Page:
Marvel’s Spider-Man: Miles Morales carries with it the weight of following up a modern classic, but it must also contend with the fact it depicts a hero who will fall under increased scrutiny based on what he represents. Starring an African and Latino American, Spider-Man: Miles Morales has a lot of responsibility on its shoulders and it’s admirable that the game attempts to bear this responsibility with a story firmly rooted in social injustices, indignation, and questions of heroism. Unfortunately, the noble ambitions exceed the game’s limited scope, resulting in a story that feels like the Spark Notes version of a potentially profound tale. Even with its compromised narrative, however, Miles Morales is an excellent follow up to the 2018 hit, boasting a fun protagonist, phenomenal gameplay, and a living world.
Spider-Man: Miles Morales begins with immense promise and showcases the stark contrast between Peter and Miles. The game opens with Miles strolling the streets of Harlem and helping his neighbors. Actively engaged with the world around him, even without a mask, there’s an optimism to Miles that’s infectious. Miles is comfortable in his own skin and confident with other people, a far cry from Peter’s awkward, but kindly, persona. Unlike many modern superheroes, Miles has friends and a loving family that he trusts and brings into his life, and he doesn’t take on the fight alone nor push others away. Miles feels grounded in his world and fully connected to those around him.
Sadly, Spider-Man: Miles Morales wastes its protagonist’s refreshing characterization. The game is hamstrung by a truncated narrative that never challenges Miles nor shows the intricacies of his inner life. Throughout Miles’ journey, he is always resolute, never hesitant or doubting, even despite the complexities of his context. Spider-Man: Miles Morales’ narrative involves the exploitation of the poor by a powerful corporation called Roxxon that is using Harlem’s residents as guinea pigs to test out its new energy source, Nuform. Complementing this plot are two foils for Miles who represent different extremes. One wishes to burn everything down in anger while the other nihilistically abides, preferring self-preservation over heroics. Add to this the fact that Miles’ mother is running for city council, and the game is ripe for social commentary, complex morality and inner turmoil.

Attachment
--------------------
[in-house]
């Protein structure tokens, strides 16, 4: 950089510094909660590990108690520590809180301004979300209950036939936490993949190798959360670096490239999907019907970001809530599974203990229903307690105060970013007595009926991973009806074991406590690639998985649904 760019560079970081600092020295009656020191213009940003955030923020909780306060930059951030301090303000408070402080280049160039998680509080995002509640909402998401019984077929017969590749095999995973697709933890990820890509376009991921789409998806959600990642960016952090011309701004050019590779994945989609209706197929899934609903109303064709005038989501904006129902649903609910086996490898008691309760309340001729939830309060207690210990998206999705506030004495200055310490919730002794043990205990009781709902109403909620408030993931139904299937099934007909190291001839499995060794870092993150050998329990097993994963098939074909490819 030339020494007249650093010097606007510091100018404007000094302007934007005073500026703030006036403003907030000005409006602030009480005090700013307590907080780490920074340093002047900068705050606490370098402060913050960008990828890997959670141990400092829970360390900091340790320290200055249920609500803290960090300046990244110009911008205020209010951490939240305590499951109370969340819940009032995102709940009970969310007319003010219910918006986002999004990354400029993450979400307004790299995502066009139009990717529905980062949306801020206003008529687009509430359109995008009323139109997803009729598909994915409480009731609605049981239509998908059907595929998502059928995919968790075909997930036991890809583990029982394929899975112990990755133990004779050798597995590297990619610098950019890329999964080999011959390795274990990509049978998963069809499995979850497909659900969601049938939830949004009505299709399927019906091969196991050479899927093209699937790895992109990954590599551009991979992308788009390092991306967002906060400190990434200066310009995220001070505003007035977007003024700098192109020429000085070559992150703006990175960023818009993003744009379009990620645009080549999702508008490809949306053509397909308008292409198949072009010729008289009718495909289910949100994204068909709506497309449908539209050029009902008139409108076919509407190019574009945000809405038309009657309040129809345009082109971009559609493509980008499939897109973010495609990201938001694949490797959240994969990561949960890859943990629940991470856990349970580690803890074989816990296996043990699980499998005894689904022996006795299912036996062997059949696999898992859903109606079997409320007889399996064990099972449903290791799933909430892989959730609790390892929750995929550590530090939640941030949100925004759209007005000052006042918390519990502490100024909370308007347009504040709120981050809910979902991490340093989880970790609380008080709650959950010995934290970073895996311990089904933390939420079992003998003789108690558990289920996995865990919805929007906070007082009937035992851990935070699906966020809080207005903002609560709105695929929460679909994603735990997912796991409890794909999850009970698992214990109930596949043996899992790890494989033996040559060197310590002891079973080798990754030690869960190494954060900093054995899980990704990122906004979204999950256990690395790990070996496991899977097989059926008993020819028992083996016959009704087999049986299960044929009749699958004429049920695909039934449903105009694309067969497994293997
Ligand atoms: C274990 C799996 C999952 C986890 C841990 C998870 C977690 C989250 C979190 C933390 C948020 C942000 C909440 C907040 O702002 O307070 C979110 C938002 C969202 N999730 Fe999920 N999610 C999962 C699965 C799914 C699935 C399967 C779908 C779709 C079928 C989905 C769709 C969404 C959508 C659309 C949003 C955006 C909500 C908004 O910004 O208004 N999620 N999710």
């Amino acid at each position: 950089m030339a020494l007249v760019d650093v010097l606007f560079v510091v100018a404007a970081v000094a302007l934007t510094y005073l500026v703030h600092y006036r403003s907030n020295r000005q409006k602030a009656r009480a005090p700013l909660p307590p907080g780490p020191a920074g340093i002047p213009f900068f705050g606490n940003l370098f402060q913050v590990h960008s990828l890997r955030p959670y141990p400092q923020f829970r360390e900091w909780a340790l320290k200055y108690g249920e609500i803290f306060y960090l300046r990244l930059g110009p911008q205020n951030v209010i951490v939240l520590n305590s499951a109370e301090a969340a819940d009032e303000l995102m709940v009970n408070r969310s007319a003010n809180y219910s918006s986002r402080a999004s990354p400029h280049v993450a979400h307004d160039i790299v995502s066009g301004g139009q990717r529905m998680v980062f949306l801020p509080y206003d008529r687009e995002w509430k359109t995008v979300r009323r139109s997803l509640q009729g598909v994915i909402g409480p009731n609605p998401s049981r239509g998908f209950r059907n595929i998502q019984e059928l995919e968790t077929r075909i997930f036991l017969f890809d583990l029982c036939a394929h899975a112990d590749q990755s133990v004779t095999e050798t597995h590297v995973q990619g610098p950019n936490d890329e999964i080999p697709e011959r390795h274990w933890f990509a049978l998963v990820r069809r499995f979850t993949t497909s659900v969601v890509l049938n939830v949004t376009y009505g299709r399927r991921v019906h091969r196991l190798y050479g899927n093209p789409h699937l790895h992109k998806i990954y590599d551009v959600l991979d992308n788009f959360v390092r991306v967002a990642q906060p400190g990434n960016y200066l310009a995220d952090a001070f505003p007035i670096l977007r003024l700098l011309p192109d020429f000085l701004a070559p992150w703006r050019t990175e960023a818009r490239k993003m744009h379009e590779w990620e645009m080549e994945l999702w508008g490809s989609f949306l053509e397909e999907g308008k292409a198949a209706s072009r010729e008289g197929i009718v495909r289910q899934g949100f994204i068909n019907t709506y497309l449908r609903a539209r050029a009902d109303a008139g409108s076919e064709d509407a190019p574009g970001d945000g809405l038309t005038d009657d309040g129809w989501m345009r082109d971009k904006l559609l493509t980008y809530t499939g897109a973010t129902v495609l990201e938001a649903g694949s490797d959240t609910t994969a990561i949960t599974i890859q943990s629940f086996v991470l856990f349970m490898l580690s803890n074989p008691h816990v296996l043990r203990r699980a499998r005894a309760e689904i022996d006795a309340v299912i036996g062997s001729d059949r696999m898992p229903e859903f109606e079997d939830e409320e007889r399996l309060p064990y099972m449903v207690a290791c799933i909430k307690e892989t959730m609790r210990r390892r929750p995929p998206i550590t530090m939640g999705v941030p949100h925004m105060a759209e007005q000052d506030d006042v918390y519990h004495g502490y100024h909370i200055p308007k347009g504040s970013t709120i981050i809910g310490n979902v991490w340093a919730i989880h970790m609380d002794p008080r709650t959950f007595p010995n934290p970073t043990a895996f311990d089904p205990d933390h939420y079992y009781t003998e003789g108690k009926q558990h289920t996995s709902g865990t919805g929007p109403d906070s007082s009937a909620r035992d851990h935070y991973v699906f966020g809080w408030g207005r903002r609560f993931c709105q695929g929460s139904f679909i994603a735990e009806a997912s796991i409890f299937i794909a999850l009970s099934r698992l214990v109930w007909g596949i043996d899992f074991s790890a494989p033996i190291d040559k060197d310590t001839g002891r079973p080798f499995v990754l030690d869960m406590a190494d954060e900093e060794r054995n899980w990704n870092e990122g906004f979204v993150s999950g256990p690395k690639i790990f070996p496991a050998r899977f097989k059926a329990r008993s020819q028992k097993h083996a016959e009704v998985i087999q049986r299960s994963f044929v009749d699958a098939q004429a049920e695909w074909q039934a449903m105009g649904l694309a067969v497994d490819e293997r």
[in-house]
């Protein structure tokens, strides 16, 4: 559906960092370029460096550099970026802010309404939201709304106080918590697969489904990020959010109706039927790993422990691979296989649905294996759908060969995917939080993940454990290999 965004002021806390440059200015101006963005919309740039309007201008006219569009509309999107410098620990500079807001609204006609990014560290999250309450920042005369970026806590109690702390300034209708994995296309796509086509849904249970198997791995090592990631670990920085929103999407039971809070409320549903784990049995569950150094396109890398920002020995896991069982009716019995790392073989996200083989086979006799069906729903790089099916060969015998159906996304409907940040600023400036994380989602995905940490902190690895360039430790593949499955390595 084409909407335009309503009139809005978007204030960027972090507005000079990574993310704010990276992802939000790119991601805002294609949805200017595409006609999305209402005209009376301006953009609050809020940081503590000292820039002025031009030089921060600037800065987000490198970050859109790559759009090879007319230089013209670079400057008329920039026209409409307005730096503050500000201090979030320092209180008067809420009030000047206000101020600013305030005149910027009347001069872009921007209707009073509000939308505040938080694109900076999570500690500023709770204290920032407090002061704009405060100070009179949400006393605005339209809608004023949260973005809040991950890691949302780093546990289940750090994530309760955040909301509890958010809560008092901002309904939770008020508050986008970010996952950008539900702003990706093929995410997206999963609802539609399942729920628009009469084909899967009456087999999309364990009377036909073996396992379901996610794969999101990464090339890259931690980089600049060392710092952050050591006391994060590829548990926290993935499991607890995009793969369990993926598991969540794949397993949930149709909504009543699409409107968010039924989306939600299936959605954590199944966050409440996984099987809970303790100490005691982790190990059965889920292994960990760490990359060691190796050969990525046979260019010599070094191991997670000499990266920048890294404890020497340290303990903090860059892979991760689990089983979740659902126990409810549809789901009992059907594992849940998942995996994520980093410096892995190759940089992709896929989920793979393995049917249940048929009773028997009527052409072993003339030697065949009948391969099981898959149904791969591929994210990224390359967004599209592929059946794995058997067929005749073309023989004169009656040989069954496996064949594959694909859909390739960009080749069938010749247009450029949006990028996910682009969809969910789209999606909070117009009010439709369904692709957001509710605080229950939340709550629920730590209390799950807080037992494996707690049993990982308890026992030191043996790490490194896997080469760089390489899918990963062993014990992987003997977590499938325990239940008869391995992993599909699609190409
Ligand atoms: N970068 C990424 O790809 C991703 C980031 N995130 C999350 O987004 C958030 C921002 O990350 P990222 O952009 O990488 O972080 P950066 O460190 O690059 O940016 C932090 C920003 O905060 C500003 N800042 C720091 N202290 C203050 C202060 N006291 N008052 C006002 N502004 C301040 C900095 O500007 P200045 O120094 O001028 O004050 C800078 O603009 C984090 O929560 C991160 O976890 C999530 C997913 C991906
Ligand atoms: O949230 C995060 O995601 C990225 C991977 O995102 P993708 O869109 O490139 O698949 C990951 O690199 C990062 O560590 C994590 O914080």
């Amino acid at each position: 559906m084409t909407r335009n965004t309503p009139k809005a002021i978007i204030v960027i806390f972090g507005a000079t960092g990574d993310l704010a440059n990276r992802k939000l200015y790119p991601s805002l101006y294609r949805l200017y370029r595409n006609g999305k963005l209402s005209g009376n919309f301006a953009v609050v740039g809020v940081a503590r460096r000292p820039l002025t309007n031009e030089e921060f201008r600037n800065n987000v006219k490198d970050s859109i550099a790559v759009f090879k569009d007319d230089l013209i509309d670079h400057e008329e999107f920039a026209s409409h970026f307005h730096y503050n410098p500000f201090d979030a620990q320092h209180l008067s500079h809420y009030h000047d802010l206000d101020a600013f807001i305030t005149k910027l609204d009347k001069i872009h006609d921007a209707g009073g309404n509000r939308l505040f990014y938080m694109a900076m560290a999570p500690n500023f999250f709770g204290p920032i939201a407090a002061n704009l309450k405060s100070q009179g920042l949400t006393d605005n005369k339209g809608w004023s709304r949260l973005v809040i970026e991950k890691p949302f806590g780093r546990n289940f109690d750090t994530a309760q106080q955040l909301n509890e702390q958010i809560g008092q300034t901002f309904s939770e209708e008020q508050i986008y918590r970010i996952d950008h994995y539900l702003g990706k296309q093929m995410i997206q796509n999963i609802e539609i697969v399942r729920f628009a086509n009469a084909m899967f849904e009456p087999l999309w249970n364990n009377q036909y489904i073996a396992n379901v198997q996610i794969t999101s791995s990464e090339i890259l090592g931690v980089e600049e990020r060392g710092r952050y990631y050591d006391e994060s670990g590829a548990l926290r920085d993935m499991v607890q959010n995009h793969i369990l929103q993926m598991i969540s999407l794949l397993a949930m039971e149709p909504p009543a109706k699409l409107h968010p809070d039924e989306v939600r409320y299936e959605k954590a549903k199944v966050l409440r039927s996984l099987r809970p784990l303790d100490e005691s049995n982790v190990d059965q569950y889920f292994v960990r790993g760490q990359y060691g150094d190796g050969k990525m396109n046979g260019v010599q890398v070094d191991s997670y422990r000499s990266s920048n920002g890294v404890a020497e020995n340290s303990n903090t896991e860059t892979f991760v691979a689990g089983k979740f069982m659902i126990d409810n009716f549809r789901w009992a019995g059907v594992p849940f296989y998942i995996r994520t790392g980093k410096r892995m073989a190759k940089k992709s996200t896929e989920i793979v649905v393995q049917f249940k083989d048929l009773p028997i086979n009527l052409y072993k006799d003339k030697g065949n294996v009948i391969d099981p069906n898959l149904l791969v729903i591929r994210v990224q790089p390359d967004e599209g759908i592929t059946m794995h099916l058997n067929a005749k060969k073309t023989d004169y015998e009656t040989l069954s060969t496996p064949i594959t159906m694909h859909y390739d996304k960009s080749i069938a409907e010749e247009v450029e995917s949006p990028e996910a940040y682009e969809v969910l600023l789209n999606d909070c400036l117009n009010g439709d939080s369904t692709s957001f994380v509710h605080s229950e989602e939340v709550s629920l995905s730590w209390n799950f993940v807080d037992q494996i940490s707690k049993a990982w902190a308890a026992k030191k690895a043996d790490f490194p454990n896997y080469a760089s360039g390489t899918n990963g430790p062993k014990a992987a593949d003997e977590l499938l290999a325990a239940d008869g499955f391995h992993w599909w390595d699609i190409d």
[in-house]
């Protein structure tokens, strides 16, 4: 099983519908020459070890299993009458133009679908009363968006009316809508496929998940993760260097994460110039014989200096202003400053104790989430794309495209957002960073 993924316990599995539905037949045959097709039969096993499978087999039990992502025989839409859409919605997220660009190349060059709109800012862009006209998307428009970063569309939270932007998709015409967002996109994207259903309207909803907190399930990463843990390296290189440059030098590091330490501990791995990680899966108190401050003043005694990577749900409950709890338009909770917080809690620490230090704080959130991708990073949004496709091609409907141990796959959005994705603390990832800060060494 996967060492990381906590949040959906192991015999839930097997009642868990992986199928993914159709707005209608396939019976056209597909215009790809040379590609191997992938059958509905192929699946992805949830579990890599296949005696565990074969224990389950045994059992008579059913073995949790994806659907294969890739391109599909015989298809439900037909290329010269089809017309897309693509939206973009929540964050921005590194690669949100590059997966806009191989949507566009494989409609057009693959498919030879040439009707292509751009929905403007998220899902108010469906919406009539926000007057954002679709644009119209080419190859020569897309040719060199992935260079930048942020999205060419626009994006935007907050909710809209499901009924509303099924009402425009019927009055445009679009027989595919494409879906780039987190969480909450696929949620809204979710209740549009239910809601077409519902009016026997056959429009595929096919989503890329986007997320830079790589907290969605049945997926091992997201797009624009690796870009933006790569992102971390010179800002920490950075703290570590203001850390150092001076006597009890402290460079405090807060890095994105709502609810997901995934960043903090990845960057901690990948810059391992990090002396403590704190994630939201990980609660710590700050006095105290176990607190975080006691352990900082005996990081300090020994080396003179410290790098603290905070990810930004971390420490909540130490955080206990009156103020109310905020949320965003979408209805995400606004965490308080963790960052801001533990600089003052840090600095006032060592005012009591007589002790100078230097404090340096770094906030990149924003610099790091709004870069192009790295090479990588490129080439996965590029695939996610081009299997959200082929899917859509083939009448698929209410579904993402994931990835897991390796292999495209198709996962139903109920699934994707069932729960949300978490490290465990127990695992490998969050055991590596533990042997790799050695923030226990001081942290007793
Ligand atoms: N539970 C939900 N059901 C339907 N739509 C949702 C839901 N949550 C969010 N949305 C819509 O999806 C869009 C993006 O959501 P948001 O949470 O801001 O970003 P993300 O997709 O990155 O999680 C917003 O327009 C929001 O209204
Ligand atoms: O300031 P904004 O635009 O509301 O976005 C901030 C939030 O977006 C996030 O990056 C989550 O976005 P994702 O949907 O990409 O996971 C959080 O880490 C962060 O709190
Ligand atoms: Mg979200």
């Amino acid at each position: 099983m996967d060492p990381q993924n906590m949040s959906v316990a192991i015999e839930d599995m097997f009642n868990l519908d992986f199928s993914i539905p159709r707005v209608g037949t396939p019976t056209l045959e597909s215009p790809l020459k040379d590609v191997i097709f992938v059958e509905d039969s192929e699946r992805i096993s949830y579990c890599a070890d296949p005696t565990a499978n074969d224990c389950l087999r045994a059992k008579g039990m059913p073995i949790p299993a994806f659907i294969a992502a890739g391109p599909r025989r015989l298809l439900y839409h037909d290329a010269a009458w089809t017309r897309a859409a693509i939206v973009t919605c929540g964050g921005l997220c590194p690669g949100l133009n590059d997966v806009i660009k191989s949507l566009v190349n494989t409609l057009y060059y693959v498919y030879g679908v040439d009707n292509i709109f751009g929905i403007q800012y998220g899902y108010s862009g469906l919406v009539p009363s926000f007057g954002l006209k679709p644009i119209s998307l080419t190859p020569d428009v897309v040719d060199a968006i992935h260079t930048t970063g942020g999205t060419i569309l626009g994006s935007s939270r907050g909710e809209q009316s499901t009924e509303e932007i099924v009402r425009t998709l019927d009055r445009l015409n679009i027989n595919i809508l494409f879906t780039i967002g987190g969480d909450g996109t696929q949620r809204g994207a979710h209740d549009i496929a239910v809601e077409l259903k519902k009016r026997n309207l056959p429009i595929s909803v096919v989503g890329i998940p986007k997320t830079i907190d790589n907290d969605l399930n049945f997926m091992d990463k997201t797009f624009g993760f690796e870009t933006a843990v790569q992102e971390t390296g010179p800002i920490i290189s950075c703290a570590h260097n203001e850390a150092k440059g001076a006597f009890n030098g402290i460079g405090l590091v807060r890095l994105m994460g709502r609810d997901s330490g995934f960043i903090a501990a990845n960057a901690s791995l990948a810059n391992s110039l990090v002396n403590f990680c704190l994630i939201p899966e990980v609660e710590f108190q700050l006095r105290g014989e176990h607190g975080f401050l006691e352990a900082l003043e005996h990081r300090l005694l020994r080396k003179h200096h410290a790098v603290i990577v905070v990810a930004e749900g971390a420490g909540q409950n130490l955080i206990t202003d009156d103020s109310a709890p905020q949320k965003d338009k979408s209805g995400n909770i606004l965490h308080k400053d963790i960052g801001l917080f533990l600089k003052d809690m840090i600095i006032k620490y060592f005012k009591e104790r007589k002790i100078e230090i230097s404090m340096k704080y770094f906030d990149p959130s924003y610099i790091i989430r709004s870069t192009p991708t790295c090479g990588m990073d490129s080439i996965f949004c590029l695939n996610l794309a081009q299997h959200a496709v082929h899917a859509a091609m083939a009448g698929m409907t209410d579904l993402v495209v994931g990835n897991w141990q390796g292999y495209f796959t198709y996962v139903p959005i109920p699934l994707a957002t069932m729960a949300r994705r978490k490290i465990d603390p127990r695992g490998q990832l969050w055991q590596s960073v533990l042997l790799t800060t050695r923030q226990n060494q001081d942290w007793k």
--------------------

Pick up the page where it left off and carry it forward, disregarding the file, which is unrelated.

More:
At a mere 6-8 hours, Spider-Man: Miles Morales’ campaign doesn’t have the time to do any of its stories justice. The game quickly moves from one point to another and barely addresses important themes aside from the lip service that comes with expressing the basic concepts. Furthermore, the systemic plights of the community are never seen nor are they experienced by Miles. This deflates the motivations of those who would challenge Miles’ moral conviction and it means he never internally struggles. There’s a messiness to internal lives and not giving that to Miles, as the original did for Peter, is a disservice to his character.
Despite its narrative failings, Spider-Man: Miles Morales manages to compel thanks to its brisk pacing and excellent gameplay. There are always new scenarios, set pieces, and enemies to engage with and the excellent mechanics from the previous game not only carry over but are also impressively expanded upon. Miles begins the game with many of Peter’s advanced moves already unlocked, like being able to web throw brute enemies, and this leaves the door open for Miles to learn a bevy of new skills that make him an insurmountable force in combat.
Miles’ spider-based powers go beyond strength and sticking to walls, allowing him to channel his bio-electricity into power attacks that he calls Venom. Over the course of the game, players can unlock five Venom moves that are all capable of devastating the battlefield. Some launch groups of enemies into the air while others destabilize, and often take down, singular threats. These attacks give Miles a much more aggressive feel than Peter. Whereas Peter had numerous gadgets and had to rely on tactical evasion to take down bigger enemies, Miles can face them head-on. The game also does a brilliant job of changing things up by introducing empowered enemies that require Venom attacks to be defeated, turning encounters into brutal brawls.
Aside from Venom, Miles has one other superpower that differentiates him from Peter: Camouflage. Camouflage turns Miles invisible and empowers him both in stealth and combat. During stealth encounters, Camouflage enables Miles to easily flank enemies while during combat. Camouflage also allows for quick escapes, giving Miles the room to reassess and reclaim control without needing to resort to hit-and-run tactics.